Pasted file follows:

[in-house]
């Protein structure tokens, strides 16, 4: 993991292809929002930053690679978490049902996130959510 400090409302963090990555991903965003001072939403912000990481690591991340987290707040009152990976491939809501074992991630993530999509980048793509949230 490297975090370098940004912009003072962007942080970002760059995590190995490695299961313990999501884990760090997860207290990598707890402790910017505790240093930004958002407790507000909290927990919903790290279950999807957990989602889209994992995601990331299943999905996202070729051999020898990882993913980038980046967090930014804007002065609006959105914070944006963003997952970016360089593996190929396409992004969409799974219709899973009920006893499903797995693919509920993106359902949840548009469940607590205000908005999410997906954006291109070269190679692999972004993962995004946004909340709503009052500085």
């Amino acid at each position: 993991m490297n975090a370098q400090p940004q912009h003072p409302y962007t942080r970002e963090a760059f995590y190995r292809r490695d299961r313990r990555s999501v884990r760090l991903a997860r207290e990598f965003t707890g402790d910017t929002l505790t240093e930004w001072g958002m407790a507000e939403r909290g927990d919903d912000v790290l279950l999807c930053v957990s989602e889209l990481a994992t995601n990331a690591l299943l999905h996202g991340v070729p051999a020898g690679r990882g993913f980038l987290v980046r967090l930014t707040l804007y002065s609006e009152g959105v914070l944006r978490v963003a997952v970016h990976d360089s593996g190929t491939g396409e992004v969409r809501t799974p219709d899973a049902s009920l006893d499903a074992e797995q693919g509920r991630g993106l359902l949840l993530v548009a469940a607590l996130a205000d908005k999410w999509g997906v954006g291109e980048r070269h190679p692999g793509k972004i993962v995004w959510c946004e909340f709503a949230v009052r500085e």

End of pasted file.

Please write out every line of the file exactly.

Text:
[in-house]
């Protein structure tokens, strides 16, 4: 993991292809929002930053690679978490049902996130959510 400090409302963090990555991903965003001072939403912000990481690591991340987290707040009152990976491939809501074992991630993530999509980048793509949230 490297975090370098940004912009003072962007942080970002760059995590190995490695299961313990999501884990760090997860207290990598707890402790910017505790240093930004958002407790507000909290927990919903790290279950999807957990989602889209994992995601990331299943999905996202070729051999020898990882993913980038980046967090930014804007002065609006959105914070944006963003997952970016360089593996190929396409992004969409799974219709899973009920006893499903797995693919509920993106359902949840548009469940607590205000908005999410997906954006291109070269190679692999972004993962995004946004909340709503009052500085």
């Amino acid at each position: 993991m490297n975090a370098q400090p940004q912009h003072p409302y962007t942080r970002e963090a760059f995590y190995r292809r490695d299961r313990r990555s999501v884990r760090l991903a997860r207290e990598f965003t707890g402790d910017t929002l505790t240093e930004w001072g958002m407790a507000e939403r909290g927990d919903d912000v790290l279950l999807c930053v957990s989602e889209l990481a994992t995601n990331a690591l299943l999905h996202g991340v070729p051999a020898g690679r990882g993913f980038l987290v980046r967090l930014t707040l804007y002065s609006e009152g959105v914070l944006r978490v963003a997952v970016h990976d360089s593996g190929t491939g396409e992004v969409r809501t799974p219709d899973a049902s009920l006893d499903a074992e797995q693919g509920r991630g993106l359902l949840l993530v548009a469940a607590l996130a205000d908005k999410w999509g997906v954006g291109e980048r070269h190679p692999g793509k972004i993962v995004w959510c946004e909340f709503a949230v009052r500085e």